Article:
CAIRO - 28 March 2019: The Monetary Policy Committee of the Central Bank of Egypt (CBE) kept the overnight deposit rate and the overnight lending rate at 15.75 percent and 16.75 percent, respectively, during March’s meeting.
During the first meeting in 2019, the Monetary Policy Committee of the Central Bank of Egypt (CBE) cut the overnight deposit rate and the overnight lending rate to 15.75 percent and 16.75 percent, respectively.
Senior economist at Shuaa Securities Esraa Ahmed believed that CBE could prefer to keep rates unchanged for some time.
Ahmed attributed this belief to the recent inflation hikes which were mainly pushed by food items, and the need to keep foreign inflows in shape, especially before imports pick up in the upcoming season, in addition to global oil prices.
She clarified that although oil prices fluctuate on a daily basis, their general trend exhibits a gradual and steady increase. Also, Asian countries rejecting shale oil cargoes could boost prices. “This is particularly important ahead of setting the fuel re-pricing mechanism in motion and cutting subsidies.”
“CBE may pick another time to cut rates, it at all, during the year. This may come after the inflationary wave starts to cool and the base effect turns more favorable,” she noted.
Other experts anticipated CBE to cut rates during the meeting as a result to the strengthening of the Egyptian Pound, foreign inflows into treasuries and the positive outlook of the Egyptian economy.
Macroeconomist, Fiscal Policy and PFM expert Moheb Malak said that it is indeed a tough call, referring that the targeted inflation is 9 percent (+/- 3 percent) during the fourth quarter 2020. “It is difficult to assess whether the current inflation level is consistent with achieving that target or not.”
Malak added that the inflation outlook is further clouded by the potential supply shocks to inflation arising from the expected fiscal measures early in the coming fiscal year including petroleum products and electricity price hikes.
“It is probably true that the CBE would rather maintain a gradually declining path to interest rates rather than cutting too hastily and then having to reverse the path of interest rates to hit the target. That means that the CBE would rather err on the hawkish side,” according to Malak.
“Still, in my opinion, due to the transitory nature of the recent shocks to inflation and the continued weakness of domestic demand, it is more likely than not that the MPC would cut rates by another 100 bps in the coming meeting on Thursday,” he added.
Malak pointed out that this MPC is the last opportunity for the Central Bank to cut rates in the coming six months before the seasonal rise in inflation ahead of Ramadan (May) as well as the impact of fiscal measures expected around the beginning of the new fiscal year (June – July). “In other words, if the Central Bank missed this window, it will have to wait until at least September to ease rates, which it may not afford given the weakness in domestic demand.”
Earlier this month, Fitch Ratings upgraded Egypt's Long-Term Foreign-Currency Issuer Default Rating (IDR) to B+ from B, with a stable outlook.
“The consolidation will mostly come from lower interest payments because of the disinflation trend, lower interest rates and lower debt as well as another round of subsidy reforms, including the introduction of an automatic fuel tariff adjustment mechanism. Further moderation of the wage bill/GDP and continued efforts to improve the tax administration will also contribute,” the report clarified.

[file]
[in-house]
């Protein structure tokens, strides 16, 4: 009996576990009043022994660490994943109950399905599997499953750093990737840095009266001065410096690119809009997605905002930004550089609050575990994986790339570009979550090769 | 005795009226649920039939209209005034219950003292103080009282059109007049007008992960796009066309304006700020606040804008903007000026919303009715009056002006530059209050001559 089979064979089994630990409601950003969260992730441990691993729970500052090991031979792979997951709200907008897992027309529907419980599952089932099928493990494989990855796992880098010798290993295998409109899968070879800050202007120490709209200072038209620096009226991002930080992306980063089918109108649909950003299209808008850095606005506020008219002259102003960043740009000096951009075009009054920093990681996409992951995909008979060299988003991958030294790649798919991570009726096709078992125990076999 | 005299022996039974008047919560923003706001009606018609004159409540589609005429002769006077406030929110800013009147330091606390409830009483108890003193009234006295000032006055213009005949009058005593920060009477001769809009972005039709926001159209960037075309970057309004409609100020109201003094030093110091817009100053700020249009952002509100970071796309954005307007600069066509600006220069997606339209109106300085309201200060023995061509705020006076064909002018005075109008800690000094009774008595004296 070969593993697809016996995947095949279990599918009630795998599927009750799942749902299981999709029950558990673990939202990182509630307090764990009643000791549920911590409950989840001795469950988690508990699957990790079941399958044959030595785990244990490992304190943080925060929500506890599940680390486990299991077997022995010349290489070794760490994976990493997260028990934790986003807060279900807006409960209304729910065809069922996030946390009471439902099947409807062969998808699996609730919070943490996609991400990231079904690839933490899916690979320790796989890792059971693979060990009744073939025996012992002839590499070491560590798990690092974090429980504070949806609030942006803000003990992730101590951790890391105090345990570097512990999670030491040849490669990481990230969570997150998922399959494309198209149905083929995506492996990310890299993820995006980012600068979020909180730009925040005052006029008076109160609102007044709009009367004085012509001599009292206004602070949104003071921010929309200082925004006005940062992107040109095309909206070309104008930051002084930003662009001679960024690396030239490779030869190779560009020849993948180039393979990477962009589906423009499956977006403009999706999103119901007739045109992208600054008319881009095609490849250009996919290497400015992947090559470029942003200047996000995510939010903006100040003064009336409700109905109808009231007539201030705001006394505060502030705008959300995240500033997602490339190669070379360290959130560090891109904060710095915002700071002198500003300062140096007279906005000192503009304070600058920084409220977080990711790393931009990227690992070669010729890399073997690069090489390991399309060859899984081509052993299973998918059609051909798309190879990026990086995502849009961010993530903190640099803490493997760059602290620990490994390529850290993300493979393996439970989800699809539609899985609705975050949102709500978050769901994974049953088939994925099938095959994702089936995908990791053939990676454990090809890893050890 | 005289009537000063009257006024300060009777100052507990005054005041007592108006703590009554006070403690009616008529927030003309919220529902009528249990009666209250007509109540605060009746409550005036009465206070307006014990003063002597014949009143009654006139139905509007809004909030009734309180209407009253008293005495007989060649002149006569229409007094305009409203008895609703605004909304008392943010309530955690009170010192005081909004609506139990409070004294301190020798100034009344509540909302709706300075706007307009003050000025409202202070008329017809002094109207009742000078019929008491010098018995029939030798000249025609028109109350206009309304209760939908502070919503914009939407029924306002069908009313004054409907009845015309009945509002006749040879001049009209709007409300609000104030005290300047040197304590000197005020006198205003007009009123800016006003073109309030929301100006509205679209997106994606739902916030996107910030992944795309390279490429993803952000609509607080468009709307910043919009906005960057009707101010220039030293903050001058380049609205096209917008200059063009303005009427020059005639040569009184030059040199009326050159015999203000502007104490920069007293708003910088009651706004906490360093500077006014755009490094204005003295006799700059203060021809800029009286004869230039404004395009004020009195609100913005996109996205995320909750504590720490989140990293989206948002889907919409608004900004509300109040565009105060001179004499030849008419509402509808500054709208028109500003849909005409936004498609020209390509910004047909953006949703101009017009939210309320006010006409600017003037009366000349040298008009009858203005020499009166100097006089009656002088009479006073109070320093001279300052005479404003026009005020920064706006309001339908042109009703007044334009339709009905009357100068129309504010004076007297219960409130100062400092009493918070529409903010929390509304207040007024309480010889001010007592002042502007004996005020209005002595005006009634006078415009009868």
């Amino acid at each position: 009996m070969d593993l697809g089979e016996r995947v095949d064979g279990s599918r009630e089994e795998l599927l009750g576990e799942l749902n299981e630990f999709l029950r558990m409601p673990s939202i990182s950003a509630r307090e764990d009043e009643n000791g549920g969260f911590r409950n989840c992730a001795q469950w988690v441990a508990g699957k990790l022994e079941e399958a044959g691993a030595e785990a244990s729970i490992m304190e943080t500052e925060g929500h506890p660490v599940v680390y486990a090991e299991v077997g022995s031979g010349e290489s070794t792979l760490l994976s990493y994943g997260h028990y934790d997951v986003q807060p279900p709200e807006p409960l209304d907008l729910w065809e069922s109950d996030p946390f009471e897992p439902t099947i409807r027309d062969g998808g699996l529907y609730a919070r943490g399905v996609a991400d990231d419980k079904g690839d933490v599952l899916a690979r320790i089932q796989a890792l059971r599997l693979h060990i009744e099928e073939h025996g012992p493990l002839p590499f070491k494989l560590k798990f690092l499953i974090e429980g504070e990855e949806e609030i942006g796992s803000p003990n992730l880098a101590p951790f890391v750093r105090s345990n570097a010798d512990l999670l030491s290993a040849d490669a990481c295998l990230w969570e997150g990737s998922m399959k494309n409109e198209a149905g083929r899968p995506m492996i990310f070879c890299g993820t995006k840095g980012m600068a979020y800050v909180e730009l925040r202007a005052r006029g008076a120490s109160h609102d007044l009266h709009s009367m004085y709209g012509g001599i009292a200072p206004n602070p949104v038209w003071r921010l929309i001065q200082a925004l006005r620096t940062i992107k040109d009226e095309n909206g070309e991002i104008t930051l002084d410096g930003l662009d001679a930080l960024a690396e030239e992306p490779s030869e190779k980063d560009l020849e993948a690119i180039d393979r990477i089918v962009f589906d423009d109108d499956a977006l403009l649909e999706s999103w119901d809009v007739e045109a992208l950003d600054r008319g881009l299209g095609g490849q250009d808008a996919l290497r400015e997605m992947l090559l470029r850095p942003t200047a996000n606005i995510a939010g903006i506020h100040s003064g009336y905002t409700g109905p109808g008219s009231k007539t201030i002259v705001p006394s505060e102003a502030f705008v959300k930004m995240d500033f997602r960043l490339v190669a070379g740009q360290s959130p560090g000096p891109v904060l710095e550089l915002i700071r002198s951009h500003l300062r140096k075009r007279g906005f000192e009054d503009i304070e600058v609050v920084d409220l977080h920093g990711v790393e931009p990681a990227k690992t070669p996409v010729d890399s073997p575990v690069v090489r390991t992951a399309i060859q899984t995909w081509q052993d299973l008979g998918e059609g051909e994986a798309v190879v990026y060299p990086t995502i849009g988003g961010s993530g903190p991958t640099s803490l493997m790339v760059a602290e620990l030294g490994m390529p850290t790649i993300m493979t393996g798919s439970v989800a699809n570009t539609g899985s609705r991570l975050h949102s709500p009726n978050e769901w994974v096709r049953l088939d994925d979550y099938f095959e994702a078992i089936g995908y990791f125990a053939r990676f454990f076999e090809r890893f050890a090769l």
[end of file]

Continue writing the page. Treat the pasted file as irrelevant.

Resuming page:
Bloomberg said that the Federal Reserve has handed Egypt another reason to proceed with what could be the world’s deepest series of interest-rate cuts.
It added that the U.S. central bank’s surprise forecast for no rate increases in 2019, combined with a rally in Egypt’s currency, means policy makers may deliver a reduction in borrowing costs for the second straight month on Thursday. Renaissance Capital’s global chief economist Charles Robertson expects another cut of 100 basis points “due to a dovish fed and to counter rapid pound appreciation.”
According to Bloomberg, Renaissance Capital’s global chief economist Charles Robertson expects another cut of 100 basis points “due to a dovish Fed and to counter rapid pound appreciation.”
“Domestic demand is fragile, non-food inflation is low and globally central banks are shifting to an easing bias,” he said.
Most economists surveyed by Bloomberg predict the central bank will cut by a percentage point. Five analysts see the benchmark staying at 15.75 percent.
Mideast economist at Bloomberg Ziad Daoud said: “It is a close call, but we expect the Central Bank of Egypt to keep rates on hold instead of cutting them further. The surge in inflation last month should tip the balance toward holding.”
“Rates will be down in support of the debt control strategy given that foreign investors continue to be super interested in Egypt’s treasury investments, in light of a stronger exchange rate and an attractive carry trade,” said Radwa el-Swaify, head of research at Cairo-based Pharos Holding.
“Relatively stable core inflation and stronger capital inflows, combined with our view that the Central Bank of Egypt may want to loosen policy before upcoming subsidy cuts means that an interest-rate cut seems more likely than not,” senior economist at Capital Economics Jason Tuvey said.
Egypt which targets to hit average interest rates on the government’s debt instrument of 14.7 percent in the current budget, compared to an expected average of 18.5 percent in FY2017/18 budget, kept the overnight deposit rate and the overnight lending rate at 16.75 percent and 17.75 percent, respectively, during December’s meeting for the sixth time in 2018.